QCOSTARICA – The Caja Costarricense de Seguro Social (CCSS) reports it has applied 24,859 doses during the first three weeks of vaccination against covid-19 throughout the country.
In a press release this Friday morning, January 15, the Caja said that amount represents 80.8% of the 30,770 doses that the CCSS has distributed so far in around 55 health centers, and with the rest expected to be applied by the end of the day.
“If the arrival of vaccines to the country continues as projected, the doses that arrive each week are distributed the following Monday as part of the continuous, safe and effective process that guarantees the product required by the units that are vaccinating, those that enter new as well as the second doses that are needed for each patient 21 days after the first application,” reported the CCSS.
Costa Rica received the first 9,750 doses of the vaccine produced by Pfizer/BioNTech on December 23, and a day later began vaccinating seniors and staff in long-term stay homes.
The second batch of 11,750 doses was received on December 30; the third and fourth of 33,150 doses for each delivery was received on January 5 and 12, for a total of 87,750 doses against covid-19.
On Monday, January 11, vaccination was extended to hospitals outside the Greater Metropolitan Area (GAM), such as Puntarenas, Limón and San Carlos.
Costa Ricans begin to receive the second dose of vaccine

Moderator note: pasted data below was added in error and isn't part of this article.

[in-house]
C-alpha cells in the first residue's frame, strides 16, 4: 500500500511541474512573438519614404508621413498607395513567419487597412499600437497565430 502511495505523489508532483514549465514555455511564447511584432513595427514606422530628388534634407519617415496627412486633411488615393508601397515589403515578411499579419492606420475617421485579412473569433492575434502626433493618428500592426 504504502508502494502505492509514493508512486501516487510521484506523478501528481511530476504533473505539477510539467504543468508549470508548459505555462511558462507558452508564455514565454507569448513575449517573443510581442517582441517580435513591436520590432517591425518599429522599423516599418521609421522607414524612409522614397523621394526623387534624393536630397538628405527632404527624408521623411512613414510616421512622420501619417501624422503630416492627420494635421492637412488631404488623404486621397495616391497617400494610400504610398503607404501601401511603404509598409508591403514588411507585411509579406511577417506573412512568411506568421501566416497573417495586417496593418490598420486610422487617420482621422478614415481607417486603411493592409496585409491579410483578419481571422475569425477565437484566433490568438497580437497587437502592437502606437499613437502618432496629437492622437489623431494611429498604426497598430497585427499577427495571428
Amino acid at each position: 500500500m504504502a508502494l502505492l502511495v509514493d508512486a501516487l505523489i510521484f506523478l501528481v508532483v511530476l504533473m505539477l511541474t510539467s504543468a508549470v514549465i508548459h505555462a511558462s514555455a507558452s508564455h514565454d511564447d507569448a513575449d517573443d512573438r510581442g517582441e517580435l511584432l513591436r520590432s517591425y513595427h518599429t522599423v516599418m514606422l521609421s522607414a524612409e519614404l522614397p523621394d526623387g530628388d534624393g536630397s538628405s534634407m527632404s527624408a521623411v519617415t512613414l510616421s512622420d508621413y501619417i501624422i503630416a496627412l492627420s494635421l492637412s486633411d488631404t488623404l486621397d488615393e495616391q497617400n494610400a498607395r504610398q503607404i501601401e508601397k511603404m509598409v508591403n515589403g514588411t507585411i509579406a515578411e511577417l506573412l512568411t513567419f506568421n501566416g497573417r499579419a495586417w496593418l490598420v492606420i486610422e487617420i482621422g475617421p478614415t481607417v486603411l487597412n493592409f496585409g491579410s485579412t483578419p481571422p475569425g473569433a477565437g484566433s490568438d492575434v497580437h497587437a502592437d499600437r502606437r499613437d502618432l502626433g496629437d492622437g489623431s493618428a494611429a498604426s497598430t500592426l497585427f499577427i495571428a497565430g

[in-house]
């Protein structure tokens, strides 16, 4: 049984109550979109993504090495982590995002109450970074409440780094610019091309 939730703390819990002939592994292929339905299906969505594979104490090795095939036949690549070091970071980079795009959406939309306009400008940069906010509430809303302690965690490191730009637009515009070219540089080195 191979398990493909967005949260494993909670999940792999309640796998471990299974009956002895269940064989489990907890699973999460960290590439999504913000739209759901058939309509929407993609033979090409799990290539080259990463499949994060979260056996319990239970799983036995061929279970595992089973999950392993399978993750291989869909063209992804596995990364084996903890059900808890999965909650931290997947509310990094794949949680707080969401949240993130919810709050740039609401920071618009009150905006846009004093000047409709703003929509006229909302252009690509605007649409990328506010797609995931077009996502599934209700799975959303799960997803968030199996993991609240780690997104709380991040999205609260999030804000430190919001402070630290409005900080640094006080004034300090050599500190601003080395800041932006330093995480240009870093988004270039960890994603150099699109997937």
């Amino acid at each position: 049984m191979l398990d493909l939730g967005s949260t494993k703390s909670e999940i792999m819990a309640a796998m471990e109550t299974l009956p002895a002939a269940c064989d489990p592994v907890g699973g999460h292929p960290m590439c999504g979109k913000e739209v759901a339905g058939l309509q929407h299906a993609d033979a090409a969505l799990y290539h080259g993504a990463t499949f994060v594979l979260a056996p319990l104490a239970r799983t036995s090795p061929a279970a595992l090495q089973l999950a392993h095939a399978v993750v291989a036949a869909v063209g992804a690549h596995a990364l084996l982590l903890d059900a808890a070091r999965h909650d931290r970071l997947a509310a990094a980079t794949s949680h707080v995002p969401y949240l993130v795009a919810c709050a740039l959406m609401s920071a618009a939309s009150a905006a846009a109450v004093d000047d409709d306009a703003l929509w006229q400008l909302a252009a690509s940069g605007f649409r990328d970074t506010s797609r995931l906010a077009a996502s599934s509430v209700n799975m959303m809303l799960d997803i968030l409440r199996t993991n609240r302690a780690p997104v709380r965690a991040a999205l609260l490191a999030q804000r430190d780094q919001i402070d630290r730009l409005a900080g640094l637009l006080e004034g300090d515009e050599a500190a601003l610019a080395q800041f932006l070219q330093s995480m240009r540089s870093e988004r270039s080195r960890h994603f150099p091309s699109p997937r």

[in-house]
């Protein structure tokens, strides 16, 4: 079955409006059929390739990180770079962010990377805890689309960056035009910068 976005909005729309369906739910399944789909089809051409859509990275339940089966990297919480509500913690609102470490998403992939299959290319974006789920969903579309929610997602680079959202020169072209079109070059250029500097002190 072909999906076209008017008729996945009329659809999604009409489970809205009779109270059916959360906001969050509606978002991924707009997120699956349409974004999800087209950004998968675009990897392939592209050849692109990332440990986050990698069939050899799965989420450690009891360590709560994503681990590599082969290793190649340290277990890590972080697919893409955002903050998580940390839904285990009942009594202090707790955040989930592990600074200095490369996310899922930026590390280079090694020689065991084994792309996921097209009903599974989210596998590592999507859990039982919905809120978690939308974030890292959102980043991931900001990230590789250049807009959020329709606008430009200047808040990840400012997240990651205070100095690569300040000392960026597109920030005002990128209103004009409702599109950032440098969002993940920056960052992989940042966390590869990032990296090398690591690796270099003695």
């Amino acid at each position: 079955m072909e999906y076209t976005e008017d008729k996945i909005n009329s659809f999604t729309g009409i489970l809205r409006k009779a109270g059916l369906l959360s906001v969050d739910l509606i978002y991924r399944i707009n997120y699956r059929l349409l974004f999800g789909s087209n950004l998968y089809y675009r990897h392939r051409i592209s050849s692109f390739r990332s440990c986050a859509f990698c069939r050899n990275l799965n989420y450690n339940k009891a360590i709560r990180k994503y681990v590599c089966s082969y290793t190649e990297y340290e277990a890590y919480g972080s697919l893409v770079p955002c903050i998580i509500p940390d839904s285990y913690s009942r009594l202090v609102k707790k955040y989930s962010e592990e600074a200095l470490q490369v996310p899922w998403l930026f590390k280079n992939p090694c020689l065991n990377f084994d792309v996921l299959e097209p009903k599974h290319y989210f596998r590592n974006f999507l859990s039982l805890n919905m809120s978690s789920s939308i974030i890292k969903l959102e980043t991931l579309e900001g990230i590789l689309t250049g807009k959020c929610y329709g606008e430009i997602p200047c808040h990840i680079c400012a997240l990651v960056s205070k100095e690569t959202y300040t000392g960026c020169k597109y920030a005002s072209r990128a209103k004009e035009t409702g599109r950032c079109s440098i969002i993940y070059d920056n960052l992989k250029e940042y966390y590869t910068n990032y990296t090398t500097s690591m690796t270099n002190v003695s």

On Thursday morning, January 14, the CCSS began to apply the second dose of the vaccine against covid-19.
There are 55 people who received their first injection on December 24, and who completed the 21 days between one dose and another.
The group is made up of residents of the long-stay home PROPAM, in San Ramón de La Unión, Cartago and workers from the Specialized Center for Covid-19 Care (Ceaco), in La Uruca.
“I’m very well, thank God,” said Elizabeth Castillo, 91, who was the first Costa Rican to be vaccinated against SARS-CoV-2, the virus that causes the disease and becomes the first in the country to be fully vaccinated.
“Do what you have to do, wash your hands, take care that other people are not going to be infected by you,” doña Elizabeth recommended.
“I feel perfectly fine, urinating a little bit more than necessary, but perfectly fine. The same thing I said before: Everyone get vaccinated!” declared Jorge from Ford Atmella, who was the second person in Costa Rica to receive the vaccine.
After the second dose, it takes 14-21 days for the body to generate the number of antibodies necessary to immune.
More vaccines on the way
Pedro González, Deputy Minister of Health, said on Wednesday that for February it is expected to receive double the vaccines that are entering in January.
“The estimate that Pfizer gave us is about 200,000 doses for February and for March about 300,000 doses, but that is in the process of reviewing with them every week to see if there are possible increases,” added Esteban Vega de la O, manager of Logistics of the CCSS.
The CCSS is currently applying the Pfizer/Biontech vaccine, receiving weekly delivery from the pharmaceutical.
Next month, the first batch of the AstraZeneca vaccine is expected to arrive in the country.